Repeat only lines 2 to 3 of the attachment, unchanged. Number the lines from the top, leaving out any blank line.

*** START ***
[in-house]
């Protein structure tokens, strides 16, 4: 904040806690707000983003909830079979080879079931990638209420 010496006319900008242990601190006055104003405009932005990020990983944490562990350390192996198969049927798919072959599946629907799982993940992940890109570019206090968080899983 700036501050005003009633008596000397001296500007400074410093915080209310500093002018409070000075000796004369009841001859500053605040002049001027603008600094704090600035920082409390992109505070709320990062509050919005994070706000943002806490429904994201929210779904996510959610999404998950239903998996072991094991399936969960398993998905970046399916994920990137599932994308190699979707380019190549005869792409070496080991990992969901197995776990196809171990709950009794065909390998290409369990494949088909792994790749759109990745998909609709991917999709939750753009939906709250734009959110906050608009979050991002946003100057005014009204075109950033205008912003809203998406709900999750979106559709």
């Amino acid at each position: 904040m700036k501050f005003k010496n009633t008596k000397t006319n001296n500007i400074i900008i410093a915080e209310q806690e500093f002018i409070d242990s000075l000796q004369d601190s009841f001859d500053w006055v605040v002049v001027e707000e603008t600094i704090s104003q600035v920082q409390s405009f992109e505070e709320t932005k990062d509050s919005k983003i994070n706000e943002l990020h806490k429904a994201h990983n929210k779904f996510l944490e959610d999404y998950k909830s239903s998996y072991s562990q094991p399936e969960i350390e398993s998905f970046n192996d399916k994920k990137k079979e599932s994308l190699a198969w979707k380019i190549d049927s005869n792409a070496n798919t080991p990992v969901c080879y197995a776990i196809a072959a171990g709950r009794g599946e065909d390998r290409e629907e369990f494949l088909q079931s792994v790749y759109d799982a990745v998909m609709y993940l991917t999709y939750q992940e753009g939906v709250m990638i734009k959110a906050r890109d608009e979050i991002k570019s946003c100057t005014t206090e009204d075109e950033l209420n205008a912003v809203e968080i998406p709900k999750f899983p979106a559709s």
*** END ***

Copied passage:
């Protein structure tokens, strides 16, 4: 904040806690707000983003909830079979080879079931990638209420 010496006319900008242990601190006055104003405009932005990020990983944490562990350390192996198969049927798919072959599946629907799982993940992940890109570019206090968080899983 700036501050005003009633008596000397001296500007400074410093915080209310500093002018409070000075000796004369009841001859500053605040002049001027603008600094704090600035920082409390992109505070709320990062509050919005994070706000943002806490429904994201929210779904996510959610999404998950239903998996072991094991399936969960398993998905970046399916994920990137599932994308190699979707380019190549005869792409070496080991990992969901197995776990196809171990709950009794065909390998290409369990494949088909792994790749759109990745998909609709991917999709939750753009939906709250734009959110906050608009979050991002946003100057005014009204075109950033205008912003809203998406709900999750979106559709």
């Amino acid at each position: 904040m700036k501050f005003k010496n009633t008596k000397t006319n001296n500007i400074i900008i410093a915080e209310q806690e500093f002018i409070d242990s000075l000796q004369d601190s009841f001859d500053w006055v605040v002049v001027e707000e603008t600094i704090s104003q600035v920082q409390s405009f992109e505070e709320t932005k990062d509050s919005k983003i994070n706000e943002l990020h806490k429904a994201h990983n929210k779904f996510l944490e959610d999404y998950k909830s239903s998996y072991s562990q094991p399936e969960i350390e398993s998905f970046n192996d399916k994920k990137k079979e599932s994308l190699a198969w979707k380019i190549d049927s005869n792409a070496n798919t080991p990992v969901c080879y197995a776990i196809a072959a171990g709950r009794g599946e065909d390998r290409e629907e369990f494949l088909q079931s792994v790749y759109d799982a990745v998909m609709y993940l991917t999709y939750q992940e753009g939906v709250m990638i734009k959110a906050r890109d608009e979050i991002k570019s946003c100057t005014t206090e009204d075109e950033l209420n205008a912003v809203e968080i998406p709900k999750f899983p979106a559709s």